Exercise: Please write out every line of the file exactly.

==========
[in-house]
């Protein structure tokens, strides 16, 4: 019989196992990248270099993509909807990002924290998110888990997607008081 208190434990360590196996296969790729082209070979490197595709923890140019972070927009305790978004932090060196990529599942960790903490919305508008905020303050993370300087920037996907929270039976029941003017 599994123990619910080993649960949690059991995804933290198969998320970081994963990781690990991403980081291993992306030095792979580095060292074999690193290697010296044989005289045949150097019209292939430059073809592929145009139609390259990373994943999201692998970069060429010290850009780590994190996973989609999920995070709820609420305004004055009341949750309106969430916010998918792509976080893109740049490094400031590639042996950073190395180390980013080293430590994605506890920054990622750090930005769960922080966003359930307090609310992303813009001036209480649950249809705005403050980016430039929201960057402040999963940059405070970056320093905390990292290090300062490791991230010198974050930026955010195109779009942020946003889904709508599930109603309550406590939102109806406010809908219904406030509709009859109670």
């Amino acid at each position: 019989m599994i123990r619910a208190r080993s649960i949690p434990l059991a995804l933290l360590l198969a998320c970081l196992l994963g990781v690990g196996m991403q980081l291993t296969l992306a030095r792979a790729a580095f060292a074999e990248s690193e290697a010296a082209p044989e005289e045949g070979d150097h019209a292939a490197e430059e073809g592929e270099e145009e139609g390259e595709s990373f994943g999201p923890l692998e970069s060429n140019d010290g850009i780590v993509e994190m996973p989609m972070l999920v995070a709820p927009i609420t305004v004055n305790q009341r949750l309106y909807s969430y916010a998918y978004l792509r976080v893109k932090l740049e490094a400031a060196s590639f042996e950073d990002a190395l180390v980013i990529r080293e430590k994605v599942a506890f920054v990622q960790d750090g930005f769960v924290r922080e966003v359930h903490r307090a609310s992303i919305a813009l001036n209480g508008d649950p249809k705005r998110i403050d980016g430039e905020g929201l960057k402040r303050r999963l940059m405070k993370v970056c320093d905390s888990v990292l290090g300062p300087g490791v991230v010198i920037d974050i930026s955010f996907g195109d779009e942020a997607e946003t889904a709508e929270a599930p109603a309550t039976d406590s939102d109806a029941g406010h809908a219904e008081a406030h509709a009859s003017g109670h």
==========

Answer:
[in-house]
């Protein structure tokens, strides 16, 4: 019989196992990248270099993509909807990002924290998110888990997607008081 208190434990360590196996296969790729082209070979490197595709923890140019972070927009305790978004932090060196990529599942960790903490919305508008905020303050993370300087920037996907929270039976029941003017 599994123990619910080993649960949690059991995804933290198969998320970081994963990781690990991403980081291993992306030095792979580095060292074999690193290697010296044989005289045949150097019209292939430059073809592929145009139609390259990373994943999201692998970069060429010290850009780590994190996973989609999920995070709820609420305004004055009341949750309106969430916010998918792509976080893109740049490094400031590639042996950073190395180390980013080293430590994605506890920054990622750090930005769960922080966003359930307090609310992303813009001036209480649950249809705005403050980016430039929201960057402040999963940059405070970056320093905390990292290090300062490791991230010198974050930026955010195109779009942020946003889904709508599930109603309550406590939102109806406010809908219904406030509709009859109670």
């Amino acid at each position: 019989m599994i123990r619910a208190r080993s649960i949690p434990l059991a995804l933290l360590l198969a998320c970081l196992l994963g990781v690990g196996m991403q980081l291993t296969l992306a030095r792979a790729a580095f060292a074999e990248s690193e290697a010296a082209p044989e005289e045949g070979d150097h019209a292939a490197e430059e073809g592929e270099e145009e139609g390259e595709s990373f994943g999201p923890l692998e970069s060429n140019d010290g850009i780590v993509e994190m996973p989609m972070l999920v995070a709820p927009i609420t305004v004055n305790q009341r949750l309106y909807s969430y916010a998918y978004l792509r976080v893109k932090l740049e490094a400031a060196s590639f042996e950073d990002a190395l180390v980013i990529r080293e430590k994605v599942a506890f920054v990622q960790d750090g930005f769960v924290r922080e966003v359930h903490r307090a609310s992303i919305a813009l001036n209480g508008d649950p249809k705005r998110i403050d980016g430039e905020g929201l960057k402040r303050r999963l940059m405070k993370v970056c320093d905390s888990v990292l290090g300062p300087g490791v991230v010198i920037d974050i930026s955010f996907g195109d779009e942020a997607e946003t889904a709508e929270a599930p109603a309550t039976d406590s939102d109806a029941g406010h809908a219904e008081a406030h509709a009859s003017g109670h």